An Indiana truck accident attorney can file a motion to preserve the evidence on a black box, which makes it illegal to delete or overwrite the data until after the court case has been resolved. If the trucking company refuses to provide the black box or a copy of its data, your lawyer will file a lawsuit against the company to compel them to supply the evidence under penalty of the court.
What Will a Commercial Truck Accident Lawsuit Pay For?
The cost of recovery after a truck accident is high. Medical bills are usually the first to be tallied. This includes emergency treatment, hospitalization, and therapy. Then, the court will add property damages and lost wages to the total. Any other economic damages that can be easily quantified using a dollar figure are also added.
Most victims can also get compensated for pain and suffering caused by the crash. If you had to get counseling or you missed out on things because of your injuries, you may be able to get a higher settlement.
In situations where a truck driver or their employer acted extremely out of line, the court may award you with punitive damages. These are meant to “penalize” the defendant for seriously negligent actions to make sure they don’t do it again.
How much money you can get from a truck accident lawsuit depends on how severe the crash was and how badly you were hurt. The more you were injured, the higher your settlement award should be.
Get Experienced Legal Support After a Devastating Commercial Truck Accident in Indiana
Delay is costly when it comes to a truck accident. Not only do you have a limited period of time to obtain black box information, there’s also a statute of limitations on filing a personal injury lawsuit. In Indiana, this is only two years from the date of the collision.
It’s crucial that you act quickly to secure capable legal advocacy after you or a family member is hurt in a semi crash. Waiting could mean you forfeit your right to file a lawsuit at all.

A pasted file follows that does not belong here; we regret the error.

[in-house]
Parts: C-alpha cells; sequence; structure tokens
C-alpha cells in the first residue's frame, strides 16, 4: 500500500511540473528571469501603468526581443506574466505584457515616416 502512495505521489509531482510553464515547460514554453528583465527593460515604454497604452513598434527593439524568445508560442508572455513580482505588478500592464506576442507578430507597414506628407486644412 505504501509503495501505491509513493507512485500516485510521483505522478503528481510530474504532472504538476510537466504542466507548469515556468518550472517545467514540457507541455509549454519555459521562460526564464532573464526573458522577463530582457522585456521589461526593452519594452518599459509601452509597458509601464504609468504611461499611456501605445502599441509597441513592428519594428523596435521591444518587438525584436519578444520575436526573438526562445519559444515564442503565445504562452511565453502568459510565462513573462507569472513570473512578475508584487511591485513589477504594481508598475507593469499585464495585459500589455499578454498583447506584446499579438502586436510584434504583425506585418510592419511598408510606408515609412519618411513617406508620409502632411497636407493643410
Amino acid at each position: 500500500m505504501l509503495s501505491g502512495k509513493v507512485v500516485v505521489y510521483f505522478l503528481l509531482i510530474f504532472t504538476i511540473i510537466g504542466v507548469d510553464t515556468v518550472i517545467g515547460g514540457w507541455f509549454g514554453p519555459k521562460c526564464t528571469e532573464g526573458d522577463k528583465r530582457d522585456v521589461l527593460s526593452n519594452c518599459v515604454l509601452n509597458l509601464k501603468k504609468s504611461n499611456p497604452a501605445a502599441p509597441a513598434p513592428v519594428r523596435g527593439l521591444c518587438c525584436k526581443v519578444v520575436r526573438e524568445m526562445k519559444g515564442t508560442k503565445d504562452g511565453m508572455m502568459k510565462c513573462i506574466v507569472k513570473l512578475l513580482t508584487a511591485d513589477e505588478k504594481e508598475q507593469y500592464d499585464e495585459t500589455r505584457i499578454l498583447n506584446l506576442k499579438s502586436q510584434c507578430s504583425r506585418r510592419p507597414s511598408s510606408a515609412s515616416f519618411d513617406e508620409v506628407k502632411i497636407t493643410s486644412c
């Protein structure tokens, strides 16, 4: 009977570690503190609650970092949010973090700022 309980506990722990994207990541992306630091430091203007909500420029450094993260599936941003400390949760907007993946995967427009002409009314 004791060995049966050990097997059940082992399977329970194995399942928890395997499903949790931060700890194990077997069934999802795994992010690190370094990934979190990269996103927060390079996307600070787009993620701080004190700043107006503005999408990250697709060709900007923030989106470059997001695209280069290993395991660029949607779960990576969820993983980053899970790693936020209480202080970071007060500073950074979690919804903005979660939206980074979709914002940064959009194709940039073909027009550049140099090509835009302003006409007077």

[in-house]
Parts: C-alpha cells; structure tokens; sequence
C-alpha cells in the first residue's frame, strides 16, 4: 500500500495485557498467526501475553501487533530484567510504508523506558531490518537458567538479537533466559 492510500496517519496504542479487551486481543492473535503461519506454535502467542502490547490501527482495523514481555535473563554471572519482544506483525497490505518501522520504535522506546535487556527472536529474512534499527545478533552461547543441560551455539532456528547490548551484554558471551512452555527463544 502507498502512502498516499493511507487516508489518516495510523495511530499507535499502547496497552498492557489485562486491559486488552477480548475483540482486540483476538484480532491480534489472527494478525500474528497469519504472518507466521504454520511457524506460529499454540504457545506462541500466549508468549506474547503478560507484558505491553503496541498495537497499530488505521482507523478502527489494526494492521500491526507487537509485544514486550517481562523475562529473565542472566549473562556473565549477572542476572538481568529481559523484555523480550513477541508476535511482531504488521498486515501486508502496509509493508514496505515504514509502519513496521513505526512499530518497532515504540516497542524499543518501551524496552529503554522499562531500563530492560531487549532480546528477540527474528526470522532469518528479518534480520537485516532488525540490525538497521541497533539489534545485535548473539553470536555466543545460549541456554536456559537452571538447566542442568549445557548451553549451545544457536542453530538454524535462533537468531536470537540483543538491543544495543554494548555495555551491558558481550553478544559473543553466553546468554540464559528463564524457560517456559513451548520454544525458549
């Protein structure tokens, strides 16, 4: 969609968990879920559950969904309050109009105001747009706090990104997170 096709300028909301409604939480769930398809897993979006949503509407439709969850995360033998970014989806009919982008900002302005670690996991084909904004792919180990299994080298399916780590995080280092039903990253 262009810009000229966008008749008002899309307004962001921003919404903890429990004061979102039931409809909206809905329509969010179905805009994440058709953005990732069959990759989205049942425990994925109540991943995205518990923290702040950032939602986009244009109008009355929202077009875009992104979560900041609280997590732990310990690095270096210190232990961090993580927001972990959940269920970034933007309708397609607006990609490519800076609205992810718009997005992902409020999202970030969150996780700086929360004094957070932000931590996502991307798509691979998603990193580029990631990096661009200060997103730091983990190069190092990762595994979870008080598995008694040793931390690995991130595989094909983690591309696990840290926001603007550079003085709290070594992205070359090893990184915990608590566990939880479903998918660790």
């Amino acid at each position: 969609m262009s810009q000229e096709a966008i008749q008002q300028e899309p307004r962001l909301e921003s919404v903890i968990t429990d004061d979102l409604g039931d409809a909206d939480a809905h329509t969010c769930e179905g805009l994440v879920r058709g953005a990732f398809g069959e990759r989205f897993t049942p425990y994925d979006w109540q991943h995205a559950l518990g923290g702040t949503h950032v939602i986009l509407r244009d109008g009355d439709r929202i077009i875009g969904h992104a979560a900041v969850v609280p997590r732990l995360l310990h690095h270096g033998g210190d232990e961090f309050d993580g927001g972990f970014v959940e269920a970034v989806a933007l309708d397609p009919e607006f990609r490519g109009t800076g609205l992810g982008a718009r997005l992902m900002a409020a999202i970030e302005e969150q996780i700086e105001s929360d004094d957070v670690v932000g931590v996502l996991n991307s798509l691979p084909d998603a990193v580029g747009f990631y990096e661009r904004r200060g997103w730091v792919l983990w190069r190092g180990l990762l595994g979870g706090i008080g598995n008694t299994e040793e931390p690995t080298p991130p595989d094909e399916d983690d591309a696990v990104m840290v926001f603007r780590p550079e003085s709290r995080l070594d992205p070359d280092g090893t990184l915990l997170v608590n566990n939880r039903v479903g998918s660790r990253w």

Why Choose Stephenson Rife, LLP?
At Stephenson Rife, LLP, we understand the devastating impact a truck accident can have on you and your family. Our team of experienced Indiana personal injury attorneys will investigate every aspect of your case to ensure you have the strongest edge possible.
We will work zealously on your behalf to get you the financial compensation you deserve after being seriously injured in a truck collision. We’ve won millions for our clients and we can help you, too.
Call our office now to speak with one of our caring legal professionals who can help you get started by dialing (317) 680-2350 or contact us online to schedule a consultation.
Attorney Mike Stephenson
Attorney Mike Stephenson has 40 years of experience and is a trusted advisor to many individuals and companies. His current practice is dominated by civil litigation in state and federal courts. He focuses much of his time on handling catastrophic injuries caused by all types of accidents, including motor vehicle, trucking, workplace injuries, product liability, just to name a few. Mike is a proven advocate and trial attorney. He has served as lead trial counsel in more than 100 civil jury trials, and has handled litigation in 18 states. [ Attorney Bio ]